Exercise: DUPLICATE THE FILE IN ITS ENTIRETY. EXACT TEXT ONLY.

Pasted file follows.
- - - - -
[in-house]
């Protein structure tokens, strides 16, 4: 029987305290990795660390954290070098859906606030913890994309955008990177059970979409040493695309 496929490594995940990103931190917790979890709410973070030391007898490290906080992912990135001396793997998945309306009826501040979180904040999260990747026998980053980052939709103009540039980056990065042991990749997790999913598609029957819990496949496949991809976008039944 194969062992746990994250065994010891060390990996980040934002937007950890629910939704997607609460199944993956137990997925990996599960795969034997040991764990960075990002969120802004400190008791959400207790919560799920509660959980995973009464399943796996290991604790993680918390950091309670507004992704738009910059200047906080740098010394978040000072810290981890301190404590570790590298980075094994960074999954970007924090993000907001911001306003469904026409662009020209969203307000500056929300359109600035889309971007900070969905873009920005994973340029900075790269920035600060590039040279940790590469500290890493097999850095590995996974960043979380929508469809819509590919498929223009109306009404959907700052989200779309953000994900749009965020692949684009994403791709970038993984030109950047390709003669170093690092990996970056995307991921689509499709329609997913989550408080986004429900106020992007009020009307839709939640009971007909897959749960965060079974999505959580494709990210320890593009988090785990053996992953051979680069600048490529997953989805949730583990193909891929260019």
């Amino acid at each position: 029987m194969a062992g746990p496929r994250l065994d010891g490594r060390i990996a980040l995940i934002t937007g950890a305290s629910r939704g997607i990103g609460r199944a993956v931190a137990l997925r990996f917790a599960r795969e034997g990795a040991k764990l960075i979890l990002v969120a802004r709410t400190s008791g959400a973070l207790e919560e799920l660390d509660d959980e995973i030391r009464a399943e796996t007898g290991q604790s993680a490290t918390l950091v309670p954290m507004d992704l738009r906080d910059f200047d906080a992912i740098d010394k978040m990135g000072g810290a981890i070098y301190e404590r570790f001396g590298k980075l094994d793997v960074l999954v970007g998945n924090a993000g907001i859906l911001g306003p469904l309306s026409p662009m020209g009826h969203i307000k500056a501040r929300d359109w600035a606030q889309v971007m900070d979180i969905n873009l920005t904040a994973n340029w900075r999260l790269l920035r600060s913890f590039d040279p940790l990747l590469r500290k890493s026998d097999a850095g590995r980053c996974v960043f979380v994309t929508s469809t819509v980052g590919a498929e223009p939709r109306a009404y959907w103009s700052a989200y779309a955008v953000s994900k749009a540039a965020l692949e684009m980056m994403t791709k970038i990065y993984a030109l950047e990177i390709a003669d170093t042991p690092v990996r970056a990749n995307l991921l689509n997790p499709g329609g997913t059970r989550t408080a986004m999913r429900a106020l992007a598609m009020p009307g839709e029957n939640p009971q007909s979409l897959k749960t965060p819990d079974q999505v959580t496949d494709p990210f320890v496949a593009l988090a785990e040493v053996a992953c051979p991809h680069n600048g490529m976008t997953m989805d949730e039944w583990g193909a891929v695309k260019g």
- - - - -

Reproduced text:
[in-house]
């Protein structure tokens, strides 16, 4: 029987305290990795660390954290070098859906606030913890994309955008990177059970979409040493695309 496929490594995940990103931190917790979890709410973070030391007898490290906080992912990135001396793997998945309306009826501040979180904040999260990747026998980053980052939709103009540039980056990065042991990749997790999913598609029957819990496949496949991809976008039944 194969062992746990994250065994010891060390990996980040934002937007950890629910939704997607609460199944993956137990997925990996599960795969034997040991764990960075990002969120802004400190008791959400207790919560799920509660959980995973009464399943796996290991604790993680918390950091309670507004992704738009910059200047906080740098010394978040000072810290981890301190404590570790590298980075094994960074999954970007924090993000907001911001306003469904026409662009020209969203307000500056929300359109600035889309971007900070969905873009920005994973340029900075790269920035600060590039040279940790590469500290890493097999850095590995996974960043979380929508469809819509590919498929223009109306009404959907700052989200779309953000994900749009965020692949684009994403791709970038993984030109950047390709003669170093690092990996970056995307991921689509499709329609997913989550408080986004429900106020992007009020009307839709939640009971007909897959749960965060079974999505959580494709990210320890593009988090785990053996992953051979680069600048490529997953989805949730583990193909891929260019």
């Amino acid at each position: 029987m194969a062992g746990p496929r994250l065994d010891g490594r060390i990996a980040l995940i934002t937007g950890a305290s629910r939704g997607i990103g609460r199944a993956v931190a137990l997925r990996f917790a599960r795969e034997g990795a040991k764990l960075i979890l990002v969120a802004r709410t400190s008791g959400a973070l207790e919560e799920l660390d509660d959980e995973i030391r009464a399943e796996t007898g290991q604790s993680a490290t918390l950091v309670p954290m507004d992704l738009r906080d910059f200047d906080a992912i740098d010394k978040m990135g000072g810290a981890i070098y301190e404590r570790f001396g590298k980075l094994d793997v960074l999954v970007g998945n924090a993000g907001i859906l911001g306003p469904l309306s026409p662009m020209g009826h969203i307000k500056a501040r929300d359109w600035a606030q889309v971007m900070d979180i969905n873009l920005t904040a994973n340029w900075r999260l790269l920035r600060s913890f590039d040279p940790l990747l590469r500290k890493s026998d097999a850095g590995r980053c996974v960043f979380v994309t929508s469809t819509v980052g590919a498929e223009p939709r109306a009404y959907w103009s700052a989200y779309a955008v953000s994900k749009a540039a965020l692949e684009m980056m994403t791709k970038i990065y993984a030109l950047e990177i390709a003669d170093t042991p690092v990996r970056a990749n995307l991921l689509n997790p499709g329609g997913t059970r989550t408080a986004m999913r429900a106020l992007a598609m009020p009307g839709e029957n939640p009971q007909s979409l897959k749960t965060p819990d079974q999505v959580t496949d494709p990210f320890v496949a593009l988090a785990e040493v053996a992953c051979p991809h680069n600048g490529m976008t997953m989805d949730e039944w583990g193909a891929v695309k260019g």